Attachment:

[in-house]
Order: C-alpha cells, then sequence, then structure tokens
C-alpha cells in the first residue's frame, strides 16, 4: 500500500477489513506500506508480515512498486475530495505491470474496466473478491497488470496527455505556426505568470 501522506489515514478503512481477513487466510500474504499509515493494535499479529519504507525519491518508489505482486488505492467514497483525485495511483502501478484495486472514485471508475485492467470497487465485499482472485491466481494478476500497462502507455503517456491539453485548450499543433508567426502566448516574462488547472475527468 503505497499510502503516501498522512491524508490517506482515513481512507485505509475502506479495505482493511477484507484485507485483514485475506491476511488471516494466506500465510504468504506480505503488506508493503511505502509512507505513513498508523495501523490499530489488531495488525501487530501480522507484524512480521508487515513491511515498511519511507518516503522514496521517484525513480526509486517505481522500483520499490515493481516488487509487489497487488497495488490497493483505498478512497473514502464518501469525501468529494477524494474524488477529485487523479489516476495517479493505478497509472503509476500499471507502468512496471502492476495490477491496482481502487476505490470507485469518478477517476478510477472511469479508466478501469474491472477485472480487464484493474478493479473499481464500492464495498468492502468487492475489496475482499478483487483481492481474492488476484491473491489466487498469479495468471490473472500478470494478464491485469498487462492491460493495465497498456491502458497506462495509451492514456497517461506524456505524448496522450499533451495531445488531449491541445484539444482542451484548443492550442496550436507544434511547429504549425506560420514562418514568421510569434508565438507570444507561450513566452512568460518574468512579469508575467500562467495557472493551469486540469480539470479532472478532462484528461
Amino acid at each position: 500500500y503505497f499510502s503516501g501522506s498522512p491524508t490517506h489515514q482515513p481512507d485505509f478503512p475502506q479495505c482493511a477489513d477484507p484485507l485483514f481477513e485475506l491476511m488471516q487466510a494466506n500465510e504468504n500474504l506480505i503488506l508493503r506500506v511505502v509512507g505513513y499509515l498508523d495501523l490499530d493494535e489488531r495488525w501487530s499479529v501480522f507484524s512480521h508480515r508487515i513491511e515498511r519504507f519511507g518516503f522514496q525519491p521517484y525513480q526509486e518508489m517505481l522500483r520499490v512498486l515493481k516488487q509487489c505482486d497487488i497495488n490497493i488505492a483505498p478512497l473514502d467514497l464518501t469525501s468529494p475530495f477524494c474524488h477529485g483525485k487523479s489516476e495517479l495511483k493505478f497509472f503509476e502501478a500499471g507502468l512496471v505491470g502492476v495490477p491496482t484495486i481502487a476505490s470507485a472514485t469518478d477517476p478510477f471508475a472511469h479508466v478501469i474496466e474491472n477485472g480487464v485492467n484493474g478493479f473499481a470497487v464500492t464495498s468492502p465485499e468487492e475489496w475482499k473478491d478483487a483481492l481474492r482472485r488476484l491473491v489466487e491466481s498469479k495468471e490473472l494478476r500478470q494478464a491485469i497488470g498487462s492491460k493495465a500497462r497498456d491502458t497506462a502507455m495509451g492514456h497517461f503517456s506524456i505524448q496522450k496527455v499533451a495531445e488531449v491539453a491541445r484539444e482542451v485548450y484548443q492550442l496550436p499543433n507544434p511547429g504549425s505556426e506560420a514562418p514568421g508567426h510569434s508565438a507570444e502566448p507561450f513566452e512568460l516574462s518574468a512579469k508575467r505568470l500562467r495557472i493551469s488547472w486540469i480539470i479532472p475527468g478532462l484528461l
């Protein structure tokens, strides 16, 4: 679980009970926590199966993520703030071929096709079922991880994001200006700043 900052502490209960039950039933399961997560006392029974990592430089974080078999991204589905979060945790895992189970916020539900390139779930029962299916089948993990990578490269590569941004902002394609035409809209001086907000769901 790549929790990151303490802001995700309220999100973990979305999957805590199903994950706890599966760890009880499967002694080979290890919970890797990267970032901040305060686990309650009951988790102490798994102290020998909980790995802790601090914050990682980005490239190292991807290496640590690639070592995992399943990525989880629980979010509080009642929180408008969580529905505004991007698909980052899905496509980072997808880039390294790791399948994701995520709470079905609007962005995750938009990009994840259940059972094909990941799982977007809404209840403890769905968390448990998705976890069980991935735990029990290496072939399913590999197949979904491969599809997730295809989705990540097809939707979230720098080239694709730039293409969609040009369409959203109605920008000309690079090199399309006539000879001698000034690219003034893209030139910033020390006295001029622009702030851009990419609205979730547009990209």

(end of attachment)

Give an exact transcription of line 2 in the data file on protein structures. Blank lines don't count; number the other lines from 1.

Order: C-alpha cells, then sequence, then structure tokens